Recently, Readers Digest posted an excellent article by Michael Fertik, CEO and founder of ReputationDefender. It is a subject I am very much passionate about - and for full disclosure, I am also a long time client and fan of ReputationDefender.
At the Internet is growing and expanding at record speed - keeping up can be almost impossible! However it is imperative you do your best to be in touch with your virtual reputation - and protect your kids, especially your teens that will be applying to colleges and looking for employment.
As cyberbullying becomes more and more prevalent in the news and in our children's lives it's important to talk to your kids about their online reputation, especially on social networks, and how it can affect their real lives. Here are 5 basic tips to guide your child as they navigate the Internet:
1. If it’s Online, Consider it Public Information
There’s no way to guarantee that what you post online will stay where you intend it to be viewed. People hack Facebook accounts, friends share private messages, and companies change their privacy policies. Before your child posts a picture, types a wall post, or sends a message, they should consider if what they are sharing is "public information" -- would they want their principal, grandma, or college admissions reviewers to see it? If not, they shouldn't post it.
2. Your Internet Persona Stays With You Forever
The Internet has a very hard time forgetting and is far more like a “permanent tattoo” then we may realize. Today, and even more so in the future, college recruiters look up information about prospective applicants. Fast forward to the day when your child graduates. Hiring managers and recruiters will look at their online reputations before deciding whether to hire. So be wise – Internet mistakes stay around.
3. Practice Good Privacy
Privacy settings aren’t a perfect solution, but they do provide a certain level of protection for social media users. If your child is on a social networking website, make sure he or she knows how to keep updates from public view and max out privacy settings. Sometimes it helps for parents to use the same website, so that you can familiarize yourself with the controls. Additionally, a free tool from ReputationDefender.com, called PrivacyDefender.net, can actually set the privacy settings for you and your child with just two clicks.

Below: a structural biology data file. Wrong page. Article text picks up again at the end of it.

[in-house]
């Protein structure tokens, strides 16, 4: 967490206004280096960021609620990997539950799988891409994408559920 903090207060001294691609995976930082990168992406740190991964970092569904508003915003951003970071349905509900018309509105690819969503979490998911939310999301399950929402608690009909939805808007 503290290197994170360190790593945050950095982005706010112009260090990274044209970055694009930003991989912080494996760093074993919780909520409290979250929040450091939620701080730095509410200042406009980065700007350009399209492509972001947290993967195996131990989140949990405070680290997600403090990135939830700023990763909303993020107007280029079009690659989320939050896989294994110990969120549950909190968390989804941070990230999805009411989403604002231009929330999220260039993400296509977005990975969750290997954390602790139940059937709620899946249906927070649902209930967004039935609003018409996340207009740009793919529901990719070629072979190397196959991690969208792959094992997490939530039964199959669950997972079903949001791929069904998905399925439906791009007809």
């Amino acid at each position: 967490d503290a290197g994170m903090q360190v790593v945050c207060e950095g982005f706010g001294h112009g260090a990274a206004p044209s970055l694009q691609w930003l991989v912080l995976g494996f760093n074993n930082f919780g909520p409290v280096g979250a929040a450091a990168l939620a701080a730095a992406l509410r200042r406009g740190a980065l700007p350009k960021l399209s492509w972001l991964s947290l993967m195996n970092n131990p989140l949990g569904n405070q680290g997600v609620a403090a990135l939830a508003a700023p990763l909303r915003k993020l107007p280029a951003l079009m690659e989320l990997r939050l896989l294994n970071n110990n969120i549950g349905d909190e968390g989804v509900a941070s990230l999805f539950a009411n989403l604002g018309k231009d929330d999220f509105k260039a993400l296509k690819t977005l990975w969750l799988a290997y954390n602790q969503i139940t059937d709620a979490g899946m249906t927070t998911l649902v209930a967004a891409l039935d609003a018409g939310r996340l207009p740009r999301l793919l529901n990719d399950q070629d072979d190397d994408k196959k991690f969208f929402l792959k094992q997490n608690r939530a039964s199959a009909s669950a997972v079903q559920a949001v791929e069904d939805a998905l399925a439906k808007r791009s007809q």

4. Your Actions Online Affect Others
Many teens operate under the assumption that anything and everything is okay to share with their online friends. For example, a teen may write, "I wish my Dad would quit his job! He says he hates his job and his boss." While that may seem like an innocuous rant to the teen, if word spread to the father’s boss, that parent might be in trouble. Teens have to learn that what they share online does not only affect them, but that decisions on the Web can have consequences for others.
5. Keep Personal Information Private
One of the cruelest forms of cyberbullying occurs when a bully hijacks another student’s account, locks them out, and then pretends to be the victim. By the time your child has regained control of their account (if ever), their name and reputation could be smeared across the Internet.
To help ensure that your child never has their information stolen, teach the importance of keeping personal information (such as their full birth date, phone number, and address) out of their social networking profile. Additionally, work with your child on creating a strong password that no one else would be able to guess. Some specific tips include using a combination of uppercase and lowercase letters, symbols, and numbers. Another good option is making a mnemonic phrase into a password. For example, “I, John Brown, was born at 5:00 in the AM” becomes “IJBwb@5itAM."
ReputationDefender.com, a pioneer and global leader in the emerging field of online reputation and privacy management. ReputationDefender helps prevent Internet stalking, identity theft/impersonation and other online threats through its technology, allowing people from professionals to parents the ability to monitor and manage what is said and found online.